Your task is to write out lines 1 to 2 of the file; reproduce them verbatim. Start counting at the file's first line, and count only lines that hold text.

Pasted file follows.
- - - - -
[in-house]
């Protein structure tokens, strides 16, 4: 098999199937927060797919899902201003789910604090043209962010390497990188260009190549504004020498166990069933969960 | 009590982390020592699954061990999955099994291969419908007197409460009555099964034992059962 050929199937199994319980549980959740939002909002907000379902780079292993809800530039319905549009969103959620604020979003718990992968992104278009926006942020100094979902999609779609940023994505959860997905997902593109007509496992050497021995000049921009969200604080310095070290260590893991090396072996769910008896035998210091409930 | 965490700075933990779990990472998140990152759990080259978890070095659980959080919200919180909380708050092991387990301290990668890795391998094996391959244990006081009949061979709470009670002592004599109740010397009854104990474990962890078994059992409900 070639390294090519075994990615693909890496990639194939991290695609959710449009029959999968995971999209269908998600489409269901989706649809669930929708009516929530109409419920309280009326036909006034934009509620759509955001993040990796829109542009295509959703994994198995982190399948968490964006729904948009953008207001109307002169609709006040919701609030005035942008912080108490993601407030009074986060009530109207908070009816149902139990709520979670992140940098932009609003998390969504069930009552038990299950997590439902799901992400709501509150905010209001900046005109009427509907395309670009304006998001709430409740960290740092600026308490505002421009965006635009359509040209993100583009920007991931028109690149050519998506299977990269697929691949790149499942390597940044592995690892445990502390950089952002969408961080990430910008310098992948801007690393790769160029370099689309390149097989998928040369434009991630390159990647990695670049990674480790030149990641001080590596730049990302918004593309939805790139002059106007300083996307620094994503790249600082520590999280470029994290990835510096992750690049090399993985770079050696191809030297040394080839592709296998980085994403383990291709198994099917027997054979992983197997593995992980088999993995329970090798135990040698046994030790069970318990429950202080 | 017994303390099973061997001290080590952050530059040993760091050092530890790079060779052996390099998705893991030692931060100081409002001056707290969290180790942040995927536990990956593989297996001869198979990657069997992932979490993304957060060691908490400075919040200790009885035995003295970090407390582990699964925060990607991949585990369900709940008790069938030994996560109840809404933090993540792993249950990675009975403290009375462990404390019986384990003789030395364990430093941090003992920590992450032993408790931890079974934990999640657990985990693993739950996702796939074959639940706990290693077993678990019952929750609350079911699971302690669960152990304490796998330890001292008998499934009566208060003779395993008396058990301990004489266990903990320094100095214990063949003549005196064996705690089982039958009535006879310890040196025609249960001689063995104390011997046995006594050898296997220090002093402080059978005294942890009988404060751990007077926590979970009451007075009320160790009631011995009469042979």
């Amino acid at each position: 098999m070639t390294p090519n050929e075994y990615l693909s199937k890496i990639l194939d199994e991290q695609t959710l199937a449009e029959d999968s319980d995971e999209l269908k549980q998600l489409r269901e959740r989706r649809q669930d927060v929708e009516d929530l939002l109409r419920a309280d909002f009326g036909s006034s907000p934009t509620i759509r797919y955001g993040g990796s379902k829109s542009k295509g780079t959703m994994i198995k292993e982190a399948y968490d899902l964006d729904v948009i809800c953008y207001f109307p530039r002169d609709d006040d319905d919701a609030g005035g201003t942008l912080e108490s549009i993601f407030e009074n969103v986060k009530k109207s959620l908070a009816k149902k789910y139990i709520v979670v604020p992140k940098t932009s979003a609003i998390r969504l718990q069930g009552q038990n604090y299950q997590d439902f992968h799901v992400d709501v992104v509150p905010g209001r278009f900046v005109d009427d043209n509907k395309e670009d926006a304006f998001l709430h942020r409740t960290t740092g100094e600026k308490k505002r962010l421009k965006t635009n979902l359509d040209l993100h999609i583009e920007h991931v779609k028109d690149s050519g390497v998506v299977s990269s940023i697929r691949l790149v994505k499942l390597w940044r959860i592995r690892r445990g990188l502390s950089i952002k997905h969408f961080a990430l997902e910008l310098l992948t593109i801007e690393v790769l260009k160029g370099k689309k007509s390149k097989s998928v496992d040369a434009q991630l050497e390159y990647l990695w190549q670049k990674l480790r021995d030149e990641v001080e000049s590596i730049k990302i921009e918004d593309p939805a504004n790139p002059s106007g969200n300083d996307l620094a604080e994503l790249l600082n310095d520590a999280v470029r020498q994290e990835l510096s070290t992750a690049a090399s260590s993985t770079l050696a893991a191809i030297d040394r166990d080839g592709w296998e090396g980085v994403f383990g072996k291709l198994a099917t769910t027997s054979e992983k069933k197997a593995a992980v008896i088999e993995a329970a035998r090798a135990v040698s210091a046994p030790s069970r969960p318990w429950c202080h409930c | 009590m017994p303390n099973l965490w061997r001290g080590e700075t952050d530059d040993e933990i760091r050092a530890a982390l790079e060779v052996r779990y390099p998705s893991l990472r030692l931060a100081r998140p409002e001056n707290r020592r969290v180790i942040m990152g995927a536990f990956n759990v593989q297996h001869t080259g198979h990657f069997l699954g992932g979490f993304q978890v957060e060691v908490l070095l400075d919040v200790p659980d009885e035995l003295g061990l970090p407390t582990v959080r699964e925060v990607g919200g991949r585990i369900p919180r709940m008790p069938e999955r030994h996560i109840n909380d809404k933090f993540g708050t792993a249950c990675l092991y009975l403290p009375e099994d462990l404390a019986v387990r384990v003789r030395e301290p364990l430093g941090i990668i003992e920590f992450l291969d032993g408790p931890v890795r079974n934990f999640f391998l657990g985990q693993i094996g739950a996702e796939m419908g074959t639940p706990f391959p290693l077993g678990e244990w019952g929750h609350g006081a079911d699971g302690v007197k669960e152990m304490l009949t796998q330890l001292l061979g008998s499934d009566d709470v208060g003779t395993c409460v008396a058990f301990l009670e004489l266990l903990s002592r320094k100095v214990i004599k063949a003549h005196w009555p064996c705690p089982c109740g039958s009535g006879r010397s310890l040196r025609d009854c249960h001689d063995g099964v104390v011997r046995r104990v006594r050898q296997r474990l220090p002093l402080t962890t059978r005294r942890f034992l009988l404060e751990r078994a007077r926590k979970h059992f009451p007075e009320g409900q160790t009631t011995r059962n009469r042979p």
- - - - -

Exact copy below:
[in-house]
């Protein structure tokens, strides 16, 4: 098999199937927060797919899902201003789910604090043209962010390497990188260009190549504004020498166990069933969960 | 009590982390020592699954061990999955099994291969419908007197409460009555099964034992059962 050929199937199994319980549980959740939002909002907000379902780079292993809800530039319905549009969103959620604020979003718990992968992104278009926006942020100094979902999609779609940023994505959860997905997902593109007509496992050497021995000049921009969200604080310095070290260590893991090396072996769910008896035998210091409930 | 965490700075933990779990990472998140990152759990080259978890070095659980959080919200919180909380708050092991387990301290990668890795391998094996391959244990006081009949061979709470009670002592004599109740010397009854104990474990962890078994059992409900 070639390294090519075994990615693909890496990639194939991290695609959710449009029959999968995971999209269908998600489409269901989706649809669930929708009516929530109409419920309280009326036909006034934009509620759509955001993040990796829109542009295509959703994994198995982190399948968490964006729904948009953008207001109307002169609709006040919701609030005035942008912080108490993601407030009074986060009530109207908070009816149902139990709520979670992140940098932009609003998390969504069930009552038990299950997590439902799901992400709501509150905010209001900046005109009427509907395309670009304006998001709430409740960290740092600026308490505002421009965006635009359509040209993100583009920007991931028109690149050519998506299977990269697929691949790149499942390597940044592995690892445990502390950089952002969408961080990430910008310098992948801007690393790769160029370099689309390149097989998928040369434009991630390159990647990695670049990674480790030149990641001080590596730049990302918004593309939805790139002059106007300083996307620094994503790249600082520590999280470029994290990835510096992750690049090399993985770079050696191809030297040394080839592709296998980085994403383990291709198994099917027997054979992983197997593995992980088999993995329970090798135990040698046994030790069970318990429950202080 | 017994303390099973061997001290080590952050530059040993760091050092530890790079060779052996390099998705893991030692931060100081409002001056707290969290180790942040995927536990990956593989297996001869198979990657069997992932979490993304957060060691908490400075919040200790009885035995003295970090407390582990699964925060990607991949585990369900709940008790069938030994996560109840809404933090993540792993249950990675009975403290009375462990404390019986384990003789030395364990430093941090003992920590992450032993408790931890079974934990999640657990985990693993739950996702796939074959639940706990290693077993678990019952929750609350079911699971302690669960152990304490796998330890001292008998499934009566208060003779395993008396058990301990004489266990903990320094100095214990063949003549005196064996705690089982039958009535006879310890040196025609249960001689063995104390011997046995006594050898296997220090002093402080059978005294942890009988404060751990007077926590979970009451007075009320160790009631011995009469042979």